# 1. Introduction

A Circular Linked List is a variation of the linked list where the last node of the list points back to the first node instead of having a null reference. This circular nature can be useful in scenarios where data needs to be rotated, such as in round-robin scheduling or certain types of cache algorithms.

# 2. Implementation Steps

1. Define a Node class to represent individual items in the circular linked list. Each node will have two attributes: Value and Next.

2. Create a CircularLinkedList class to manage the nodes and operations.

3. Implement basic operations:

- Append: Add a node to the end of the list.

- DeleteWithValue: Remove the node with a specific value.

- PrintList: Display the contents of the list.

4. Test the circular linked list with these operations.

# 3. Implementation in C#

``````using System;
public class Node {
public int Value;
public Node Next;
public Node(int value) {
this.Value = value;
this.Next = this;  // By default, it points to itself
}
}
// Add node to the end of the list
public void Append(int value) {
Node newNode = new Node(value);
} else {
temp = temp.Next;
}
temp.Next = newNode;
}
}
// Remove the node with a specific value
public void DeleteWithValue(int value) {
Node prev = null;
do {
if (temp.Value == value) {
if (prev != null) {
prev.Next = temp.Next;
} else {
} else {
temp = temp.Next;
}
temp.Next = nextNode;
}
}
return;
}
prev = temp;
temp = temp.Next;
}
// Display the contents of the list
public void PrintList() {
do {
Console.WriteLine(temp.Value);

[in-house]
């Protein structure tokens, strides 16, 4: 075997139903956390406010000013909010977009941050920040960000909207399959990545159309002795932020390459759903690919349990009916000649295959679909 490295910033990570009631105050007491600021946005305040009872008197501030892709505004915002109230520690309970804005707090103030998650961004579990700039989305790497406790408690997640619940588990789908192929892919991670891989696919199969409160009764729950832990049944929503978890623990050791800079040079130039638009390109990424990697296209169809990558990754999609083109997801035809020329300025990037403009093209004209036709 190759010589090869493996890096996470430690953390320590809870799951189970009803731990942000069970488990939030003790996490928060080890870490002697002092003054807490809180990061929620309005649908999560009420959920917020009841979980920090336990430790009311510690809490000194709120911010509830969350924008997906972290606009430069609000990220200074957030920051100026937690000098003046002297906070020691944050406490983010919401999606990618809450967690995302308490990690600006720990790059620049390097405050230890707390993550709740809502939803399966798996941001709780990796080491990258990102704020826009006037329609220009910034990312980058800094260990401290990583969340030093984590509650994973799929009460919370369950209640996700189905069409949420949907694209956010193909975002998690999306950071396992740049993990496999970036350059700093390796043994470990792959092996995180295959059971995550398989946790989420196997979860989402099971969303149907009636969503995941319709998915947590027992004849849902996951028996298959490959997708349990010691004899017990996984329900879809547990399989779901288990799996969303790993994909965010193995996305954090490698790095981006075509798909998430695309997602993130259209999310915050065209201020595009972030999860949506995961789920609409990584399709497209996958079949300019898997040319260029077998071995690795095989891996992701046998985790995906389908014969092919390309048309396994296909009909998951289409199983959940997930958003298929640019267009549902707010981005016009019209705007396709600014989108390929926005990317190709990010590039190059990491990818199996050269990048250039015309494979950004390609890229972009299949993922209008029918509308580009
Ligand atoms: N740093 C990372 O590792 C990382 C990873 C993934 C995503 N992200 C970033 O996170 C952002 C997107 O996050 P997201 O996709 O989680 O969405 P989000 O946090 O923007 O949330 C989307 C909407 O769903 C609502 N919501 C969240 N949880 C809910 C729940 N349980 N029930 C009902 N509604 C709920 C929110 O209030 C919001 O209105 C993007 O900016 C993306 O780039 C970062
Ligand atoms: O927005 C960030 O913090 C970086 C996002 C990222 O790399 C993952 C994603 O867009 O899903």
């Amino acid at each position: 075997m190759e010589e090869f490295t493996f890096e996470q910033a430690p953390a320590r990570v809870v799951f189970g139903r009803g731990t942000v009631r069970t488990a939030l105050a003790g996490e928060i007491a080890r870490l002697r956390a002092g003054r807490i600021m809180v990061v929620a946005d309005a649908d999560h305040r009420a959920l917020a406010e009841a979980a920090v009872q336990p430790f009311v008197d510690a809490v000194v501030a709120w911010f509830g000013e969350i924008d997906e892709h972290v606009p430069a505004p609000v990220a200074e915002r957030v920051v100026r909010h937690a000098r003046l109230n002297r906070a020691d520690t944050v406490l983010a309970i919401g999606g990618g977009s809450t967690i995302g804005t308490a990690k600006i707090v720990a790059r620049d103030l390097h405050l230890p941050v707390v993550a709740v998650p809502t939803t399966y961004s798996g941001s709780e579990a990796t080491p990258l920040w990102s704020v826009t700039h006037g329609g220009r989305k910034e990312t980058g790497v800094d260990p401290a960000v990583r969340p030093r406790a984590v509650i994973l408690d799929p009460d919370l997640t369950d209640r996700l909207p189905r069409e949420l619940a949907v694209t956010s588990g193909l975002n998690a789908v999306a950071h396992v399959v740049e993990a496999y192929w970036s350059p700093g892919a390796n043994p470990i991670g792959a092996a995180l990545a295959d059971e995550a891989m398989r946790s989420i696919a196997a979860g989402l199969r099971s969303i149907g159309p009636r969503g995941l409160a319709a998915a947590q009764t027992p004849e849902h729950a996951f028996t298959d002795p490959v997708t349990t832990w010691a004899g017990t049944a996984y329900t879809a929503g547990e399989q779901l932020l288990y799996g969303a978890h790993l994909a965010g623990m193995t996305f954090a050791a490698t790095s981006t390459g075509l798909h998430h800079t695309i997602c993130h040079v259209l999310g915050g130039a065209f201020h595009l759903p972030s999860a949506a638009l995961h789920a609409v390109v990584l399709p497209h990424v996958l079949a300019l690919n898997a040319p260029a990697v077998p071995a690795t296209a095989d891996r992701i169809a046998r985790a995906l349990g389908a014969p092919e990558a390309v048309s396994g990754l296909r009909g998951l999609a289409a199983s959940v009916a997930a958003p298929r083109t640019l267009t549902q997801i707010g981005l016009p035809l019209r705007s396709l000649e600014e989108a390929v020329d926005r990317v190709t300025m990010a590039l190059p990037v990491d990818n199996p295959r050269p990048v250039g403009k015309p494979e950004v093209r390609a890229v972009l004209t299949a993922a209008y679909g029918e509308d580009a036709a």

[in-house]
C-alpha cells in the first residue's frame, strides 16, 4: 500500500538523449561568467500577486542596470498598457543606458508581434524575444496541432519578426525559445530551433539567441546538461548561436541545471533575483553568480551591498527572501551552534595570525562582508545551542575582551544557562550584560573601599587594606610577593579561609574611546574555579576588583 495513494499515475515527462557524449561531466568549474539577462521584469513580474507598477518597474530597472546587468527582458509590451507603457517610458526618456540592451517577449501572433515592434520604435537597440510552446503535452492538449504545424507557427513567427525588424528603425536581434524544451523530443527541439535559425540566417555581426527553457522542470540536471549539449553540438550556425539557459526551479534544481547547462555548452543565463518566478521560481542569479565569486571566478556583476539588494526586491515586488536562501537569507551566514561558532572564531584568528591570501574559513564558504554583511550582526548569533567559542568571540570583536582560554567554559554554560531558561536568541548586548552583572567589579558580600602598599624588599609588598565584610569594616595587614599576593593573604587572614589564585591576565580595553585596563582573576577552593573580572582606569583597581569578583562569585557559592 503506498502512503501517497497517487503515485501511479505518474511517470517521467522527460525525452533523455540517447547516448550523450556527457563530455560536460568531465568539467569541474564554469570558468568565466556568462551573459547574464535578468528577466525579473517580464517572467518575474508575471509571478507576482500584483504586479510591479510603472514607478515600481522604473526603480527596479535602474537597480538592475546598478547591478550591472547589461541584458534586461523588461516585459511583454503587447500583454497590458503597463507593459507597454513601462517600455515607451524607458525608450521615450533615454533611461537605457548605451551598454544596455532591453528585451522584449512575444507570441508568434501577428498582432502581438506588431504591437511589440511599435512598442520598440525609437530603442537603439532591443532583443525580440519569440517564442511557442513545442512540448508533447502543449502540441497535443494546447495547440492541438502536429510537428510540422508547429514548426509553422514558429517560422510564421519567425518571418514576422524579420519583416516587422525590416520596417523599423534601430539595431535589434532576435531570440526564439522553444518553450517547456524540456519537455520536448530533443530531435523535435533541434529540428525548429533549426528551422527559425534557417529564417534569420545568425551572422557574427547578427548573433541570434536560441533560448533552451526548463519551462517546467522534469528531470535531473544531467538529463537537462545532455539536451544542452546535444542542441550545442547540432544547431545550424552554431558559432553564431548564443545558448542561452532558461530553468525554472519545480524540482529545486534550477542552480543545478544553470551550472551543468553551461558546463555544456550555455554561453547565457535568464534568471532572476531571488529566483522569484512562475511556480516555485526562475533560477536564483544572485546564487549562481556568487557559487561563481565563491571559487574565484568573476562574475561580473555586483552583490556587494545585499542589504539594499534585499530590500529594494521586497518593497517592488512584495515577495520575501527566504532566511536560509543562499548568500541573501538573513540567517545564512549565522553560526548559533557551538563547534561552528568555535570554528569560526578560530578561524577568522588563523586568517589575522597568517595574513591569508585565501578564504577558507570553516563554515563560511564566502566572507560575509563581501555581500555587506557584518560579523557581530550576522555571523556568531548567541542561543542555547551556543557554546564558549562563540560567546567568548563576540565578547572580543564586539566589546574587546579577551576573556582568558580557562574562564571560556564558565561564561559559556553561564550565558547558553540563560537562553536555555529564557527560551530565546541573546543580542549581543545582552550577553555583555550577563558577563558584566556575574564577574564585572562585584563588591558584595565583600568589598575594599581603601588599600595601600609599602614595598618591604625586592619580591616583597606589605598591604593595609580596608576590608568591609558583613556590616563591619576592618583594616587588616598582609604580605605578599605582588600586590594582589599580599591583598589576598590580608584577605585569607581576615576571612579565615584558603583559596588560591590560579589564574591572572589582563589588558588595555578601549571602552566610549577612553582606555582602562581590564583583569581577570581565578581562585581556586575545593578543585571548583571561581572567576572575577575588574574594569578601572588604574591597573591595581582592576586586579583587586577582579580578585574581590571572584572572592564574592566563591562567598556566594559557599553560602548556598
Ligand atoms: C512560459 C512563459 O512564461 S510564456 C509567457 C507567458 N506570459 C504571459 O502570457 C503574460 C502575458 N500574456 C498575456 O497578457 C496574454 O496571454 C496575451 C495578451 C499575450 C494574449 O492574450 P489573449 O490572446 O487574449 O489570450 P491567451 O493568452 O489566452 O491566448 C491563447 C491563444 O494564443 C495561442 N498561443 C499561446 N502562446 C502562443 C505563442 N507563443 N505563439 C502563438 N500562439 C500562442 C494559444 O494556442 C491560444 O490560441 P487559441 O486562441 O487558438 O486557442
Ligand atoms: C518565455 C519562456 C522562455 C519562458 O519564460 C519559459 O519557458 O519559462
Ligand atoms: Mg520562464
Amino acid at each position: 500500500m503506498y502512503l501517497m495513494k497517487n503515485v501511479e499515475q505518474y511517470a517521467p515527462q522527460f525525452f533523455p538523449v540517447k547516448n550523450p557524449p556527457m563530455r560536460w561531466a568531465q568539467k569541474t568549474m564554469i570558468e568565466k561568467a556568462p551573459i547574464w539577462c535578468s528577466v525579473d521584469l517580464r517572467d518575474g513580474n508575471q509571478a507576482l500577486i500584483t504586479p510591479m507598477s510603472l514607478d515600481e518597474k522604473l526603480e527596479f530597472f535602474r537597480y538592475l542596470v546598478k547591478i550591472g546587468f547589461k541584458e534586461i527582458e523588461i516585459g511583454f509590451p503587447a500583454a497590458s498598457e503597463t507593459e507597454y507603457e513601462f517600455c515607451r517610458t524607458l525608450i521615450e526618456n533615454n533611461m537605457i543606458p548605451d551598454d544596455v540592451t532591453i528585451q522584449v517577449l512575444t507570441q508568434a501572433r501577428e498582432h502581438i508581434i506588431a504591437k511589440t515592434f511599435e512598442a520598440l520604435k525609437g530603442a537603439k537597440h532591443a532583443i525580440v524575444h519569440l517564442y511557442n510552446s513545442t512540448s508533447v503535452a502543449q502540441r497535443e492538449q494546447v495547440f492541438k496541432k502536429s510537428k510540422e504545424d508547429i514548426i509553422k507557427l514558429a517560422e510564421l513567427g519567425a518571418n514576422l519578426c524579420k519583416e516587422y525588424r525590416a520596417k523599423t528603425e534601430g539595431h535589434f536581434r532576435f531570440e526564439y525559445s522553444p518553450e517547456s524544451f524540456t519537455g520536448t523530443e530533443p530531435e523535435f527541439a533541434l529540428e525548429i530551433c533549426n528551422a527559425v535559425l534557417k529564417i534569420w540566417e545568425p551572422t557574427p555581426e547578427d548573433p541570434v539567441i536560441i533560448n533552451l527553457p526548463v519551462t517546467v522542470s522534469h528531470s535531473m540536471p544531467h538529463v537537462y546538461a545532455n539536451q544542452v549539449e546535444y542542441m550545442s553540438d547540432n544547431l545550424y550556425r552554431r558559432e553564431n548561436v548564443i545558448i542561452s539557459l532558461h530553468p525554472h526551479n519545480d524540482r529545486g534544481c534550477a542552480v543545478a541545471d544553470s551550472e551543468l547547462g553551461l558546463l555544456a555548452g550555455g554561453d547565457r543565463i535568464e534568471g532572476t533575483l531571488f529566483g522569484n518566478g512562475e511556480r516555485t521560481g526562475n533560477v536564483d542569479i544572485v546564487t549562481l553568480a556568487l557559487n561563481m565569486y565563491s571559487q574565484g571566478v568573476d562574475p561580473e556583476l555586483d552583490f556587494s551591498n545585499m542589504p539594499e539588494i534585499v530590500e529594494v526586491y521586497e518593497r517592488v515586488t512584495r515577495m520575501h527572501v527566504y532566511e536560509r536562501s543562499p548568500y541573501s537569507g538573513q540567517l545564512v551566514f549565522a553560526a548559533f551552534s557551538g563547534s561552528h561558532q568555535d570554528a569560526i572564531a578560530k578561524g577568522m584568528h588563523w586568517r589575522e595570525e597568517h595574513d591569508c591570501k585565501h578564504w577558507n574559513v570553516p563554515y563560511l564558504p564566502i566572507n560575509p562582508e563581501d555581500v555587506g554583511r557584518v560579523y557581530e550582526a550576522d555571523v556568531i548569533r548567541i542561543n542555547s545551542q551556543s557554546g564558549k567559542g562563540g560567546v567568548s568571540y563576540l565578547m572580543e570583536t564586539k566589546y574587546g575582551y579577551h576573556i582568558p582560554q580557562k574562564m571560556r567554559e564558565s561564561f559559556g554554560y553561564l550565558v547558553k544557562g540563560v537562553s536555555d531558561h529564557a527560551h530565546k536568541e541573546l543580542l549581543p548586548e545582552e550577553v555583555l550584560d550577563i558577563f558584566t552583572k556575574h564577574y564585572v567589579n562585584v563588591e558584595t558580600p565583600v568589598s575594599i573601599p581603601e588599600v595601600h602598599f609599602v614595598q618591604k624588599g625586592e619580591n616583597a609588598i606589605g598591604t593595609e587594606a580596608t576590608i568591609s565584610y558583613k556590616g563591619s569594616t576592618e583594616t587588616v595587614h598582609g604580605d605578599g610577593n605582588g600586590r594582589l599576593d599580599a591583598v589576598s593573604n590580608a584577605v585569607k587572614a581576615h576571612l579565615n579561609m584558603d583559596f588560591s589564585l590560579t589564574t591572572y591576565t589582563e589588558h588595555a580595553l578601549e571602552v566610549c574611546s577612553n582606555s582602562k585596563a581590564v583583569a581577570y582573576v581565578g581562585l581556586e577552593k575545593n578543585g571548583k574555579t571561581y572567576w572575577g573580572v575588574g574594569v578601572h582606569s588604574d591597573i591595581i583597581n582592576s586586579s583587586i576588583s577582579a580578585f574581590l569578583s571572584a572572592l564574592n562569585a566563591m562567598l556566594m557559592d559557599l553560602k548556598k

temp = temp.Next;
}
}
public class Program {
public static void Main() {
list.Append(1);
list.Append(2);
list.Append(3);
list.DeleteWithValue(2);
list.PrintList();  // Should print: 1 3
}
}
``````

```1
3
```

### Explanation:

1. The Node class is similar to the one in a singly linked list, but by default, the Next attribute points to itself, making the node circular.

2. In the CircularLinkedList class, the Append method needs to locate the end of the list and then make sure that the new node's Next attribute points back to the head.

3. The DeleteWithValue method becomes a bit more complex because we need to account for the circular nature of the list when removing nodes, especially the head node.

4. The PrintList method traverses the list until it returns to the head node.

5. The logic is tested in the Program class, where nodes are added and removed from the circular linked list.

With this implementation, you can efficiently manage a set of nodes in a circular fashion, making sure that there's no true "end" to the list.